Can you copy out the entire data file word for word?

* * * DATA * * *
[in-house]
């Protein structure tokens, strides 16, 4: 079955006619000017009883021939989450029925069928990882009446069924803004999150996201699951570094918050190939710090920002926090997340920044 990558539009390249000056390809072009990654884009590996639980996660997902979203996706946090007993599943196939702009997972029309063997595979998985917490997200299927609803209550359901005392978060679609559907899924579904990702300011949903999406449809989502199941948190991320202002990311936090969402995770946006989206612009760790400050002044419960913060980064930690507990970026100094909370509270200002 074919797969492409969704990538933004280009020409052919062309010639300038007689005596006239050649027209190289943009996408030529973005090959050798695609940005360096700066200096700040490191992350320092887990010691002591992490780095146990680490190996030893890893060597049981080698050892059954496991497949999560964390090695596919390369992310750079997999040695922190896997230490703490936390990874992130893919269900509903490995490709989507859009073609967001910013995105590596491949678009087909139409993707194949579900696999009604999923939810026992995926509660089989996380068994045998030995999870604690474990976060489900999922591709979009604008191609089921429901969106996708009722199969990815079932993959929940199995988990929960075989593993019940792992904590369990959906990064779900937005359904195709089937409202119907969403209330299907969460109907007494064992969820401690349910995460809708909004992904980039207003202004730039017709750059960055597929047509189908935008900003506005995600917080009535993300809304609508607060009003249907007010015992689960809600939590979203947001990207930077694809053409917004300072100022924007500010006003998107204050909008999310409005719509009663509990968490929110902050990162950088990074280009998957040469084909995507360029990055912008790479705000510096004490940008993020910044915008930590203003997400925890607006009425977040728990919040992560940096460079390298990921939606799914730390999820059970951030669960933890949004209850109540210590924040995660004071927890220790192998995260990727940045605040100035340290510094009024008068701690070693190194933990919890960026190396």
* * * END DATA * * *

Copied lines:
[in-house]
């Protein structure tokens, strides 16, 4: 079955006619000017009883021939989450029925069928990882009446069924803004999150996201699951570094918050190939710090920002926090997340920044 990558539009390249000056390809072009990654884009590996639980996660997902979203996706946090007993599943196939702009997972029309063997595979998985917490997200299927609803209550359901005392978060679609559907899924579904990702300011949903999406449809989502199941948190991320202002990311936090969402995770946006989206612009760790400050002044419960913060980064930690507990970026100094909370509270200002 074919797969492409969704990538933004280009020409052919062309010639300038007689005596006239050649027209190289943009996408030529973005090959050798695609940005360096700066200096700040490191992350320092887990010691002591992490780095146990680490190996030893890893060597049981080698050892059954496991497949999560964390090695596919390369992310750079997999040695922190896997230490703490936390990874992130893919269900509903490995490709989507859009073609967001910013995105590596491949678009087909139409993707194949579900696999009604999923939810026992995926509660089989996380068994045998030995999870604690474990976060489900999922591709979009604008191609089921429901969106996708009722199969990815079932993959929940199995988990929960075989593993019940792992904590369990959906990064779900937005359904195709089937409202119907969403209330299907969460109907007494064992969820401690349910995460809708909004992904980039207003202004730039017709750059960055597929047509189908935008900003506005995600917080009535993300809304609508607060009003249907007010015992689960809600939590979203947001990207930077694809053409917004300072100022924007500010006003998107204050909008999310409005719509009663509990968490929110902050990162950088990074280009998957040469084909995507360029990055912008790479705000510096004490940008993020910044915008930590203003997400925890607006009425977040728990919040992560940096460079390298990921939606799914730390999820059970951030669960933890949004209850109540210590924040995660004071927890220790192998995260990727940045605040100035340290510094009024008068701690070693190194933990919890960026190396």